I wasn’t a big visual novel fan until I started writing for Popzara, but when the boss says to review something, it gets reviewed. One of the first games I played for the site, XBlaze: Code: Embryo was a visual novel that ended up holding my attention, and over time I’ve grown to love reading through these things. One of the best I’ve had a chance to play through is Danganronpa: Trigger Happy Havoc, and if you’re one of the few fans of VNs who hasn’t had a chance to check this one (or its sequel) out yet, well…there’s no better time than the present.
Danganronpa 1.2 Reload ports both the first and second games to the PlayStation 4. It doesn’t change much, offering only some silly extended modes, but does it really need to?
You’ve been accepted to Hope’s Peak Academy! It’s only the most prestigious school in all of Japan. Only the best of the best get to attend, and now you’re among that elite crew. You’ll be studying with the Ultimate Pop Star, the Ultimate Fashionista, the Ultimate Programmer and many others. What’s your unique skill that got you in? Well…you were selected at random from a drawing. That makes you, Makoto Naegi, an otherwise completely average individual, the Ultimate Lucky Student. I guess it’s better than nothing.
Of course, when the school turns out to be a deathtrap set by a villainous robotic bear, it’s understandable that you don’t feel all that lucky. Monokuma, the bear in question, has a proposition for you: you can continue attending Hope’s Peak Academy forever, spending the rest of your lives within the school’s walls. The alternative? You can leave…but anyone who wants to leave has to kill someone else. What’s more, they have to do it without being discovered as the killer. With every student having their own background and reasons to want to return to the real world, well, school life just got a lot more dangerous.
These games play out as something of a hybrid of the SAW film series and the popular series of Ace Attorney adventure games. With that in mind, you understand why I can’t really go on about the story any further; I’ll just say that these games go in some shocking directions and they are absolutely worth your time if the above premise interested you in the slightest. I’m the first to slam video game writing for being on par with your average Saturday morning cartoon, but Danganronpa becomes absolutely gripping relatively early on and kept my rapt attention from that point. The second game, for what it’s worth, is similar with some changes in setting and a new cast of characters.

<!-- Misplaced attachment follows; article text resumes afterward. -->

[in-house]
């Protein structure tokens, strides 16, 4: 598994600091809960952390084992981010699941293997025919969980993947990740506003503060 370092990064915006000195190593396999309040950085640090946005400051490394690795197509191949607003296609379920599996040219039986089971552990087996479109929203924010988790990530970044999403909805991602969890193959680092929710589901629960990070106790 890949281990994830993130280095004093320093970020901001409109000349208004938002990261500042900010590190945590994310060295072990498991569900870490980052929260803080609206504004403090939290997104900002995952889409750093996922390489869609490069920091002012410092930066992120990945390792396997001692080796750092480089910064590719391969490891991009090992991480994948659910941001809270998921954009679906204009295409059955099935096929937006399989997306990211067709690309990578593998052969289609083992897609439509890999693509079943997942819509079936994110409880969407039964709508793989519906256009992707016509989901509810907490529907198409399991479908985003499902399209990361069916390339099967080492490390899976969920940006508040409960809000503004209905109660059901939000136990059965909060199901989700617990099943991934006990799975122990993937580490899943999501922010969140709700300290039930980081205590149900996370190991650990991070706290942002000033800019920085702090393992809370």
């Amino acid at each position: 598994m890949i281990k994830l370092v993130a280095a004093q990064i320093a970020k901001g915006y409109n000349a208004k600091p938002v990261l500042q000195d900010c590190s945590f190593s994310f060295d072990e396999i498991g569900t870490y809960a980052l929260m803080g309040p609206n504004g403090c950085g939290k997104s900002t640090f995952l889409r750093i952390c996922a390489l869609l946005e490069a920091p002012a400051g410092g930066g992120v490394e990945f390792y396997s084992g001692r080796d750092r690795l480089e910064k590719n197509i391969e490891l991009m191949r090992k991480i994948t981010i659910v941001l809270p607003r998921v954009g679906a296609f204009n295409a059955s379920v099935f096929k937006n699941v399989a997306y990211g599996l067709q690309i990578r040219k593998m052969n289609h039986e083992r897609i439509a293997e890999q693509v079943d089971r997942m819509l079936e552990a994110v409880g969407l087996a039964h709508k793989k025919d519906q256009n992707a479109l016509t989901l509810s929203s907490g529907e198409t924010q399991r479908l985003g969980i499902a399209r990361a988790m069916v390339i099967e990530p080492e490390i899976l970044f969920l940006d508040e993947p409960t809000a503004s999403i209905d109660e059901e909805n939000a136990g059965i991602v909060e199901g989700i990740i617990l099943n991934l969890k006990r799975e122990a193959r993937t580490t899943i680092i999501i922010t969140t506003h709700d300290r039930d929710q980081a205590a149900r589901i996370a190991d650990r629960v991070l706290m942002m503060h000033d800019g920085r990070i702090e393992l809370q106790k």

We can talk about the gameplay instead. Again, the most obvious inspiration here is Ace Attorney; you’ll need to solve each murder as they occur, since if a murderer commits their crime and isn’t discovered, Monokuma’s deadly wrath will fall on the rest of the class. This means investigating crime scenes, searching for clues, talking to other students and, when the time comes, going to trial to name your suspect. Most of the game is fairly standard point-and-click adventure fare with a little exploration on top, but when it’s time for a trial, Danganronpa turns into a bizarre hybrid of Ace Attorney’s cross-examination, a shooter and a rhythm game. It’s a little hard to explain and more than a little goofy, but it works in maximizing the omnipresent tension that defines the game.
1.2 Reload is, of course, the PlayStation 4 release of both games in a single title. It’s…well, it’s not especially different from playing these games on any other platform, aside from the presence of School Mode and Island Mode that serve as bonus scenarios without any of that unpleasant “murder” business. They’re closer to dating sims instead, which is what you might have expected instead of SAW when starting this one. They’re cute for fans but serve as the only real draw for those who have played through the games already.
The presentation is largely unchanged, and the games themselves are entirely unchanged so far as I can tell. The PS4’s power isn’t really necessary at all, so it’s unused; players who have already been through both of these stories before shouldn’t feel the need to buy this collection. That’s not to say the games aren’t gorgeous and the character designs aren’t striking and interesting, but they’re nothing new for veterans.
Of course, new players who haven’t been to Hope’s Peak Academy are in for a treat with Danganronpa 1.2 Reload, while hardcore vets might be interested in the bonus scenarios. I know the anime presentation and oddball premise might turn off some prospective players, but skipping this one because you don’t care for the art style would be a mistake. The rock-solid characterization, crushingly tense moments and real sense of loss when a favorite bites the dust makes these some of the best visual novels in the genre; it’s a series that can stand up with the rest of gaming’s masterpieces.